Susan Friday Lamb, 919-807-7943
John Campbell, 919-807-7964
SONS OF CONFEDERATE VETERANS FUNDS CONSERVATION OF
BATTLE FLAG AT MUSEUM OF HISTORY
On Nov. 21, 2013, members of the Sons of Confederate Veterans, Camp 379 in Marion, presented an $8,200 check to staff at the North Carolina Museum of History in Raleigh. The funds will be used for specialized conservation treatment of a battle flag carried by the 35th Regiment North Carolina Troops during the Civil War. The generous gift was the result of two years of fund-raising by Camp 379.
“It is an honor for Camp 379 to help preserve a part of North Carolina’s important history for future generations,” noted Jeff Cordell, Commander, North Carolina Division, Sons of Confederate Veterans, Camp 379. The historic banner is part of the museum’s Confederate flag collection, one of the largest in the nation. The standard wool-bunting state flag is missing its regimental numbers, possibly cut away as a souvenir during the war.
Many flags in the Museum of History collection have been conserved through the Adopt an Artifact program launched in 2007. The colors of the 35th Regiment North Carolina Troops will be the 16th Civil War banner to undergo conservation since 2007.
“The Adopt an Artifact program has been very successful, especially among Civil War enthusiasts,” said John Campbell, the museum’s Collections Manager. “We are grateful for the support of groups like the Sons of Confederate Veterans, Camp 379, that help the Museum of History meet its mission of caring for the artifact collection.”
The 35th Regiment organized at Camp Crabtree outside Raleigh in fall 1861. It saw its first combat at the Battle of New Bern on March 14, 1862, and was then ordered to Virginia. The regiment was then brigaded with the 24th, 25th, 49th and 56th Regiment North Carolina Troops as part of Ransom’s Brigade. The regiment saw service in the Army of Northern Virginia.
For details about the Museum of History, call 919-807-7900 or access www.ncmuseumofhistory.org or Facebook. For information about the N.C. Civil War Sesquicentennial, access www.ncculture.com.
CREDIT FOR ALL IMAGES: N.C. MUSEUM OF HISTORY
FILE CheckPresentation: Left to right: Jackson Marshall, Associate Director, N.C. Museum of History; Lt. Commander David Padgett, N.C. Division, Sons of Confederate Veterans (SCV); Lt. Commander Will Crawford, N.C. Division, SCV; Commander Jeff Cordell, N.C. Division, SCV; and Ken Howard, Director, N.C. Museum of History. On Nov. 21, 2013, members of the Sons of Confederate Veterans, Camp 379, presented an $8,200 check to the N.C. Museum of History. The funds will be used for conservation treatment of a battle flag carried by the 35th Regiment N.C. Troops.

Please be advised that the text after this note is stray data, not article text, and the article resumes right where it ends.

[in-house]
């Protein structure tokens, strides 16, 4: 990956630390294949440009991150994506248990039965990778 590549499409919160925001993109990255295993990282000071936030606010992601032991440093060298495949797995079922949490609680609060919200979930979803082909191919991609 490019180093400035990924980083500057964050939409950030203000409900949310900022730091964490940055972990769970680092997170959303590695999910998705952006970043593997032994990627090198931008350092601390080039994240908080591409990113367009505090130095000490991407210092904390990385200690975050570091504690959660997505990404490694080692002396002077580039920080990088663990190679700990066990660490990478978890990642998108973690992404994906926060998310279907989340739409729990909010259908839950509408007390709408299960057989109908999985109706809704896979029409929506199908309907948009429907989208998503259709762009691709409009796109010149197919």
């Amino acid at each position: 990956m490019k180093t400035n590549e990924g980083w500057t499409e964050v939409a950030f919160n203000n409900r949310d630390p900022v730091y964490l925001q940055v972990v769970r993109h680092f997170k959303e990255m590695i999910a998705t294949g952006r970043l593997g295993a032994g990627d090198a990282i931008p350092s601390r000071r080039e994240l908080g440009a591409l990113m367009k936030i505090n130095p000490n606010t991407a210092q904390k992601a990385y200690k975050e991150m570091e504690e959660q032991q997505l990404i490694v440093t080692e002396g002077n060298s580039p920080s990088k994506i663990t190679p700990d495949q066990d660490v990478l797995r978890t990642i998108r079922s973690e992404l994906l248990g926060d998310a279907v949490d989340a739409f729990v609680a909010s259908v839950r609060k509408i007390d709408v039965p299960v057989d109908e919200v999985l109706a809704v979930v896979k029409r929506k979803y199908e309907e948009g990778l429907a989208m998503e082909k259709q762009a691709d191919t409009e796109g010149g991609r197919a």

FILE 35thRegimentFlag: Funds donated by the Sons of Confederate Veterans, Camp 379, will be used for specialized conservation treatment of this battle flag carried by the 35th Regiment North Carolina Troops.
About the N.C. Museum of History
The museum is located at 5 E. Edenton Street, across from the State Capitol. Parking is available in the lot across Wilmington Street. Hours are Monday through Saturday, 9 a.m. to 5 p.m., and Sunday, noon to 5 p.m. The Museum of History, within the Division of State History Museums, is part of the N.C. Department of Cultural Resources.
About the N.C. Department of Cultural Resources
The N.C. Department of Cultural Resources (NCDCR) is the state agency with a vision to be the leader in using the state’s cultural resources to build the social, cultural and economic future of North Carolina. Led by Secretary Susan W. Kluttz, NCDCR’s mission to enrich lives and communities creates opportunities to experience excellence in the arts, history and libraries in North Carolina that will spark creativity, stimulate learning, preserve the state’s history and promote the creative economy. NCDCR was the first state organization in the nation to include all agencies for arts and culture under one umbrella.
Through arts efforts led by the N.C. Arts Council, the N.C. Symphony and the N.C. Museum of Art, NCDCR offers the opportunity for enriching arts education for young and old alike and economic stimulus engines for our state’s communities. NCDCR’s Divisions of Archives and Records, State Historic Sites, and State History Museums preserve, document and interpret North Carolina’s rich cultural heritage. NCDCR’s State Library of North Carolina is the principal library of state government and builds the capacity of all libraries in our state, developing and supporting access to traditional and online collections such as genealogy and resources for the blind and physically handicapped.
NCDCR annually serves more than 19 million people through its 27 historic sites, seven history museums, two art museums, the nation’s first state-supported symphony orchestra, the State Library, the N.C. Arts Council and the State Archives of North Carolina. NCDCR champions our state’s creative industry that accounts for more than 300,000 jobs and generates nearly $18.5 billion in revenues. For more information, please call 919-807-7300 or visit www.ncdcr.gov.
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Susan Friday Lamb
Public Information Officer
North Carolina Museum of History